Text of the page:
9. If a student Veteran presents to you with hopelessness or suicidal thoughts, which of the following should you NOT do?

    A) Give them the Suicide Hotline number

    B) Refer them to counseling

    C) Walk them to the Student Counseling center

    D) Tell them these feelings will pass.

  10. True or False: There are more female student Veterans than might be expected from their numbers in the military (about 11%).

Answers

  1. True. Reservists and National Guardsmen often have a commitment to drill. Drilling involves a commitment of a weekend every month, as well as two weeks at some point during the year. This could intensify if a Service Member is scheduled to deploy. Because of this, it is often helpful for them to know exact due dates for assignments and tests, so that they may plan in advance. See "Tips for Syllabi" handout in the What Can I Do to Help? section of the toolkit.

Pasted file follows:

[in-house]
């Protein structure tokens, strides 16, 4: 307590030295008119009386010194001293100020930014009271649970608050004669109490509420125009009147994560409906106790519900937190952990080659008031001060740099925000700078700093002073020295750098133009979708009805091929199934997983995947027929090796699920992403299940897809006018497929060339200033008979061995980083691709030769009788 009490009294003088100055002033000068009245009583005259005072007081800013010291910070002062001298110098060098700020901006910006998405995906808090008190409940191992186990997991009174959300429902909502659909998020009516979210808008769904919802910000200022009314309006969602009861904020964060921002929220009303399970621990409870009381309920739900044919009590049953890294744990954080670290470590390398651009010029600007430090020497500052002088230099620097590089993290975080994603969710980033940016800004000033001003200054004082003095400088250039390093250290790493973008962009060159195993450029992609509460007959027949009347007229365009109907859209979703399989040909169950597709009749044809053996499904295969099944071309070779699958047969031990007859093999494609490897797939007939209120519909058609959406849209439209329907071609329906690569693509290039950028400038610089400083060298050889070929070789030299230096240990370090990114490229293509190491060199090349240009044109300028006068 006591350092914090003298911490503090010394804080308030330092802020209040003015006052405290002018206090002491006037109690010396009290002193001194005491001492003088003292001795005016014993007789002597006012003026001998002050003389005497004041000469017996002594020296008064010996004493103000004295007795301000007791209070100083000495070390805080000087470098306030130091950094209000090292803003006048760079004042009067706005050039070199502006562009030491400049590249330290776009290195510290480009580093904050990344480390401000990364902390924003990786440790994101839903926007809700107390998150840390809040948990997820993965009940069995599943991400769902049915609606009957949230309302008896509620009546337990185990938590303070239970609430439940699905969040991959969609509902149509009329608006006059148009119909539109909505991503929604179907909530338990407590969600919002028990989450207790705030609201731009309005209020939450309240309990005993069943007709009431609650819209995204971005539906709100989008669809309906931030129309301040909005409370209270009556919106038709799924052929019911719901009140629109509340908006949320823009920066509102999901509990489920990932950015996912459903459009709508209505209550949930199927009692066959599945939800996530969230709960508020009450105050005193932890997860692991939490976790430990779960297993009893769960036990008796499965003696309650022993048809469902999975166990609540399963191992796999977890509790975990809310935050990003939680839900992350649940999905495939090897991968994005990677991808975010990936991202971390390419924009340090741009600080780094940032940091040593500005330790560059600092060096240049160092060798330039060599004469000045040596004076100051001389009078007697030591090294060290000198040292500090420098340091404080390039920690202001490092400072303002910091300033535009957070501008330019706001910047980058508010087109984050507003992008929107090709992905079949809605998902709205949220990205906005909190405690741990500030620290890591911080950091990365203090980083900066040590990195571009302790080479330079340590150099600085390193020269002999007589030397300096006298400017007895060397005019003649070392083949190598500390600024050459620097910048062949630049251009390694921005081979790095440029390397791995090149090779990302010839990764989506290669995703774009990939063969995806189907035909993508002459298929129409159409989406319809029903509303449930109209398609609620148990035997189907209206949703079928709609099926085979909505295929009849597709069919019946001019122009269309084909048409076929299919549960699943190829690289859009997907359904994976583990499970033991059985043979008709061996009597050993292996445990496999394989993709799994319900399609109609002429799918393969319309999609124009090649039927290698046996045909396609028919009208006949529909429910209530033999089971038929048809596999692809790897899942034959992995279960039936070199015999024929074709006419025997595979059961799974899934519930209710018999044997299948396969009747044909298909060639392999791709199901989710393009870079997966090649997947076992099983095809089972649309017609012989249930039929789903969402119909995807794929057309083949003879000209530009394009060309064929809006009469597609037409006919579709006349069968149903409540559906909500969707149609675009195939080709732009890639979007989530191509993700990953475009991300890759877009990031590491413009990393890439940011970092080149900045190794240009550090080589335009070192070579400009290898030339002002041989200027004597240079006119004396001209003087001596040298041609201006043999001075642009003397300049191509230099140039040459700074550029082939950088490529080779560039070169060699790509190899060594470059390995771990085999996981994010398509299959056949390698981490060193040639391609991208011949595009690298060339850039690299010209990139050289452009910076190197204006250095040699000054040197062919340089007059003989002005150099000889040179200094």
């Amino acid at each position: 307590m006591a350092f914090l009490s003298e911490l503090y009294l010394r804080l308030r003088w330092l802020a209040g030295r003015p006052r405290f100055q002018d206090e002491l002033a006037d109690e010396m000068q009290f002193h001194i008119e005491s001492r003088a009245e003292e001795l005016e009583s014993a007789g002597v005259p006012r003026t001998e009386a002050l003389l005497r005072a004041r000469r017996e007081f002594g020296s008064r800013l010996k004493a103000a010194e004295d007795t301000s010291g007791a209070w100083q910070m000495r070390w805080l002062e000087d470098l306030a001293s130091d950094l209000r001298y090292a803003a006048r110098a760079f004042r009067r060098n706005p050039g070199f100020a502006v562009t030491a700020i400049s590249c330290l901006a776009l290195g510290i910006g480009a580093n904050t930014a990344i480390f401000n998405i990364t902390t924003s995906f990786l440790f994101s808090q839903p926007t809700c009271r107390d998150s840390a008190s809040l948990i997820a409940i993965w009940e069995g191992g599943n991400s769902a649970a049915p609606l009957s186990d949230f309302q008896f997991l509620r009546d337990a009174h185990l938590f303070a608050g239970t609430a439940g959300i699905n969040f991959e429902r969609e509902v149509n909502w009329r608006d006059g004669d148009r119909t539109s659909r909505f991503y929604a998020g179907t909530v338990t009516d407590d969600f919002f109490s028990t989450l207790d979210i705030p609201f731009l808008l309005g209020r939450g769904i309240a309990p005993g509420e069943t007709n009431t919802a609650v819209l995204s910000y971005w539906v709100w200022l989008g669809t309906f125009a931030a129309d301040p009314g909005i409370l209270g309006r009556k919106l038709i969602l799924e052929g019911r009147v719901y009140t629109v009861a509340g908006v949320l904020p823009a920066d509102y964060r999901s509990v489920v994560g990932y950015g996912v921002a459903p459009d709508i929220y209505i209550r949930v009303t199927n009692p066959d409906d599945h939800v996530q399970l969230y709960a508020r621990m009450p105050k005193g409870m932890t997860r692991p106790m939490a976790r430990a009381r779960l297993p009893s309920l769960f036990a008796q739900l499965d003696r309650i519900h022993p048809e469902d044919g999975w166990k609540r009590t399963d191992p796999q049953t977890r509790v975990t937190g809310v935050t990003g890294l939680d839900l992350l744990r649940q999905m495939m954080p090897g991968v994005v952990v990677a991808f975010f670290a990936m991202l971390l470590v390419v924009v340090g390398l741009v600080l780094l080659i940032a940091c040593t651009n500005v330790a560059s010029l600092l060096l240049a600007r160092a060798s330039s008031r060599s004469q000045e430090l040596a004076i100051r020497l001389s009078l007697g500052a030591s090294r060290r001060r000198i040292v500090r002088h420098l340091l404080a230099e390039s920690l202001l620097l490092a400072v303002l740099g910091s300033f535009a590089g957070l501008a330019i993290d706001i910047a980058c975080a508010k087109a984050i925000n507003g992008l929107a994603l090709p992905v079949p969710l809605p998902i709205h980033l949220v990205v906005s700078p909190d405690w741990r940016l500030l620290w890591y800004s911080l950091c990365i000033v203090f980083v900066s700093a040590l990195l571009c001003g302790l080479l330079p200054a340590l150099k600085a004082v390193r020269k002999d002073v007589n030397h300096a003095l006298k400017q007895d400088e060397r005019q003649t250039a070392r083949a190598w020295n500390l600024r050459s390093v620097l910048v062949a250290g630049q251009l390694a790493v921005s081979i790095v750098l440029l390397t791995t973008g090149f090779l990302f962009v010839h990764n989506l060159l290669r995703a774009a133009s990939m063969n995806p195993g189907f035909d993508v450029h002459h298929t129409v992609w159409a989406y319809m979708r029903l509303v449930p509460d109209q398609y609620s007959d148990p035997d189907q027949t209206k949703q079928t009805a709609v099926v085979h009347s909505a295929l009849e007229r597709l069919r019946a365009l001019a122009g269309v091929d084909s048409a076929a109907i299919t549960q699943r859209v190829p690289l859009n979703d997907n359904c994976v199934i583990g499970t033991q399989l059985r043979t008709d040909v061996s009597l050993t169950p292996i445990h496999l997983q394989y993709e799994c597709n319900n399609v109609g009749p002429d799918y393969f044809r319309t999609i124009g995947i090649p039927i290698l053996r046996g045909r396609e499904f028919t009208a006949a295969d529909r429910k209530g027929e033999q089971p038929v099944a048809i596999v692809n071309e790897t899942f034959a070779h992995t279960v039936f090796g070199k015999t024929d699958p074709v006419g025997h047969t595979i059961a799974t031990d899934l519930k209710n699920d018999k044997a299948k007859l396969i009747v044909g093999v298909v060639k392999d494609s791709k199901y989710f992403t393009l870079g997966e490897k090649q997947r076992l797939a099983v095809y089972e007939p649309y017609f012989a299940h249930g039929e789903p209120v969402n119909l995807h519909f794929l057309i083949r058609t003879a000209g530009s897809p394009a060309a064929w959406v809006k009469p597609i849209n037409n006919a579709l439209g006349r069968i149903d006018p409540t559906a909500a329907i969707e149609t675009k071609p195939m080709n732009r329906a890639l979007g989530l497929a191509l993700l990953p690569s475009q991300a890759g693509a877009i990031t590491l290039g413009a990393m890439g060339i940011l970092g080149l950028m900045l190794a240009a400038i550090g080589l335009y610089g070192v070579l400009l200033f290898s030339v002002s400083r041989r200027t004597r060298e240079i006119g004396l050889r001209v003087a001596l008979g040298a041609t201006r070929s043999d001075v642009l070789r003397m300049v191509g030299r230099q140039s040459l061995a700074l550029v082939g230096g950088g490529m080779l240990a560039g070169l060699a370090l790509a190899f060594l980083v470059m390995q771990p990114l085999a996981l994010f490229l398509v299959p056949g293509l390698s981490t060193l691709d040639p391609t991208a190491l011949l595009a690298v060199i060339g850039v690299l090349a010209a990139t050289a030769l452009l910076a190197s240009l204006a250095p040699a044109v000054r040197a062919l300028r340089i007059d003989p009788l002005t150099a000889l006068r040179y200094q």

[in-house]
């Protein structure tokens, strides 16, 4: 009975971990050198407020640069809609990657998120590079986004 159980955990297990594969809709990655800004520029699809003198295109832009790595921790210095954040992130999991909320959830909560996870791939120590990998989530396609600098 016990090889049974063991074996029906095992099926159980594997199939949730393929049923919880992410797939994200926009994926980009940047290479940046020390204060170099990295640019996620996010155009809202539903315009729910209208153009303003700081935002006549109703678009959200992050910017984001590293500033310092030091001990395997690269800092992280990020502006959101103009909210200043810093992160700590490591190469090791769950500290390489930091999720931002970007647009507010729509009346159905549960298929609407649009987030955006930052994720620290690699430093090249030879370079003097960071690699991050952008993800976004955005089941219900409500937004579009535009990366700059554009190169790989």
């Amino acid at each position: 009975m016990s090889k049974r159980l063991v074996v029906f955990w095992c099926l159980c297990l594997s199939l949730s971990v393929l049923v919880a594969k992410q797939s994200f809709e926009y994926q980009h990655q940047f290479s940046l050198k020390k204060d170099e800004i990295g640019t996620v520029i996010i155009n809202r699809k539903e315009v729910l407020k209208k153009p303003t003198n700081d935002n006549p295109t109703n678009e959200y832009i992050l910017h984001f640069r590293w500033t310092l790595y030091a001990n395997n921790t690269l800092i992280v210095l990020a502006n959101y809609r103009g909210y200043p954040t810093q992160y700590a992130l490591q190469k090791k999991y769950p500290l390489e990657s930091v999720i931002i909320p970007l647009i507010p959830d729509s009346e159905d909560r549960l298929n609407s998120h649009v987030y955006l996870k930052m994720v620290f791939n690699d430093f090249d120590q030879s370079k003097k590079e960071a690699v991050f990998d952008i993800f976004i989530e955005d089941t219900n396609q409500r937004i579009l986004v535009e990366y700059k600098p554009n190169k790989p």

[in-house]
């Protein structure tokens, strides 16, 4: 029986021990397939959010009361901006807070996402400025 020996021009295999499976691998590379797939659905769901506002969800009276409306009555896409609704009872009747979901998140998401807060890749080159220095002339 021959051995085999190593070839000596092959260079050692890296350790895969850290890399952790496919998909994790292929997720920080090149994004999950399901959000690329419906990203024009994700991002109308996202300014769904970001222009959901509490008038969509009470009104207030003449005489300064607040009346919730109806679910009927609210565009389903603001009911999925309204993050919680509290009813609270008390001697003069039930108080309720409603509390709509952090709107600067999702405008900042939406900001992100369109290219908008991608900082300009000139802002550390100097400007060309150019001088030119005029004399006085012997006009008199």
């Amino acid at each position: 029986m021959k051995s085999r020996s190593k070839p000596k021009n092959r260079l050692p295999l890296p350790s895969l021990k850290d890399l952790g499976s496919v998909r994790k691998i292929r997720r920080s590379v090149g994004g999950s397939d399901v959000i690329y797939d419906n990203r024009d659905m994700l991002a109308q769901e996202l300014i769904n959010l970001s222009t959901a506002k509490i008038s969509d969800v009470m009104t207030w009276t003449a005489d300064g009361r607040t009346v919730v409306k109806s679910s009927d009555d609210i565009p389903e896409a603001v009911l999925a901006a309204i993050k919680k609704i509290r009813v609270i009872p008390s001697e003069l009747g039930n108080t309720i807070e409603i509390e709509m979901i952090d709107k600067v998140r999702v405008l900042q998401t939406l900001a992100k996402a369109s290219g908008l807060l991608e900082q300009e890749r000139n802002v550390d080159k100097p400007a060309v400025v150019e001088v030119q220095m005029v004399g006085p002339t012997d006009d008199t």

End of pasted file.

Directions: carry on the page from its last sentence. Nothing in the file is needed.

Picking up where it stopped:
2. A. A Private First Class is an E3 in the Army. For more information, please watch this military culture presentation on the National Center for PTSD website, http://www.ptsd.va.gov/professional/ptsd101/course-modules/military_culture.asp and see the military rank chart (also available through the presentation) at http://www.defenselink.mil/specials/insignias/enlisted.html*.
  3. D. Loss is also a common experience with over 50% of Service Members reporting seeing dead bodies or human remains or knowing someone who was seriously injured or killed. (See "Deployment Experiences" handout in the What Are Common Adjustment Issues? Section of the toolkit.